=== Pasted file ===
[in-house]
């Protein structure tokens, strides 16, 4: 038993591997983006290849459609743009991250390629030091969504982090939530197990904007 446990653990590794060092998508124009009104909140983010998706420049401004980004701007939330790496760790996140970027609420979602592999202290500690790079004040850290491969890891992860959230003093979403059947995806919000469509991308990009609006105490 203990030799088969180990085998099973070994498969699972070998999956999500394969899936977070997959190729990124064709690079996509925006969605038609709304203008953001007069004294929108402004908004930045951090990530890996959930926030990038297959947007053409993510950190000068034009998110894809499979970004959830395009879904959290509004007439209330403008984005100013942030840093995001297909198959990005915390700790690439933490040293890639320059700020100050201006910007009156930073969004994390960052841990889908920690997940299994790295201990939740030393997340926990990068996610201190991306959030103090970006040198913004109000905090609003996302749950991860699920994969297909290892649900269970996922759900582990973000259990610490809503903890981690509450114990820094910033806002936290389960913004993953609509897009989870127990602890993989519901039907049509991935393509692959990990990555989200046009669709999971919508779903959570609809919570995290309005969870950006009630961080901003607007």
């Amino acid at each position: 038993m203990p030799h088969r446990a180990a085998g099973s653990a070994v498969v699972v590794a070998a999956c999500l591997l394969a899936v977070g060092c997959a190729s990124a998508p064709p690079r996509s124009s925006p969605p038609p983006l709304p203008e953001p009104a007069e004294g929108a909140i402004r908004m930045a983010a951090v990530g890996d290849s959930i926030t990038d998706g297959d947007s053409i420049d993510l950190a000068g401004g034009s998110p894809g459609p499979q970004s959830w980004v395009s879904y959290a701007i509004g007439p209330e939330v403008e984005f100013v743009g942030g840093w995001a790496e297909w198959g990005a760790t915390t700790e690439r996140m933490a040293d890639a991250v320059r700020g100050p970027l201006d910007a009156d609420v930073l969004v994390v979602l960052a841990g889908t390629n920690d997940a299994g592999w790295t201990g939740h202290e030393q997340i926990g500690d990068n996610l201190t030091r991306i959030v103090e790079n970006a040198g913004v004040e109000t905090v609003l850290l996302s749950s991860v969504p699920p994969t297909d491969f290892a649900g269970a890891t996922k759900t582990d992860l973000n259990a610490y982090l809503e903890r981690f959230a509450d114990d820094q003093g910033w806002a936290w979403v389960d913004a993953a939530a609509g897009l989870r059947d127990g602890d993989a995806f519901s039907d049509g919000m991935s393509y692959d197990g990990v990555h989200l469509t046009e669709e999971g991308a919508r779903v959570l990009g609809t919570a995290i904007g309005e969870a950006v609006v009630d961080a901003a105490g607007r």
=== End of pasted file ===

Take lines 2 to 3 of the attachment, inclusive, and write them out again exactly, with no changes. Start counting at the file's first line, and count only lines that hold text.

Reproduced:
């Protein structure tokens, strides 16, 4: 038993591997983006290849459609743009991250390629030091969504982090939530197990904007 446990653990590794060092998508124009009104909140983010998706420049401004980004701007939330790496760790996140970027609420979602592999202290500690790079004040850290491969890891992860959230003093979403059947995806919000469509991308990009609006105490 203990030799088969180990085998099973070994498969699972070998999956999500394969899936977070997959190729990124064709690079996509925006969605038609709304203008953001007069004294929108402004908004930045951090990530890996959930926030990038297959947007053409993510950190000068034009998110894809499979970004959830395009879904959290509004007439209330403008984005100013942030840093995001297909198959990005915390700790690439933490040293890639320059700020100050201006910007009156930073969004994390960052841990889908920690997940299994790295201990939740030393997340926990990068996610201190991306959030103090970006040198913004109000905090609003996302749950991860699920994969297909290892649900269970996922759900582990973000259990610490809503903890981690509450114990820094910033806002936290389960913004993953609509897009989870127990602890993989519901039907049509991935393509692959990990990555989200046009669709999971919508779903959570609809919570995290309005969870950006009630961080901003607007």
């Amino acid at each position: 038993m203990p030799h088969r446990a180990a085998g099973s653990a070994v498969v699972v590794a070998a999956c999500l591997l394969a899936v977070g060092c997959a190729s990124a998508p064709p690079r996509s124009s925006p969605p038609p983006l709304p203008e953001p009104a007069e004294g929108a909140i402004r908004m930045a983010a951090v990530g890996d290849s959930i926030t990038d998706g297959d947007s053409i420049d993510l950190a000068g401004g034009s998110p894809g459609p499979q970004s959830w980004v395009s879904y959290a701007i509004g007439p209330e939330v403008e984005f100013v743009g942030g840093w995001a790496e297909w198959g990005a760790t915390t700790e690439r996140m933490a040293d890639a991250v320059r700020g100050p970027l201006d910007a009156d609420v930073l969004v994390v979602l960052a841990g889908t390629n920690d997940a299994g592999w790295t201990g939740h202290e030393q997340i926990g500690d990068n996610l201190t030091r991306i959030v103090e790079n970006a040198g913004v004040e109000t905090v609003l850290l996302s749950s991860v969504p699920p994969t297909d491969f290892a649900g269970a890891t996922k759900t582990d992860l973000n259990a610490y982090l809503e903890r981690f959230a509450d114990d820094q003093g910033w806002a936290w979403v389960d913004a993953a939530a609509g897009l989870r059947d127990g602890d993989a995806f519901s039907d049509g919000m991935s393509y692959d197990g990990v990555h989200l469509t046009e669709e999971g991308a919508r779903v959570l990009g609809t919570a995290i904007g309005e969870a950006v609006v009630d961080a901003a105490g607007r």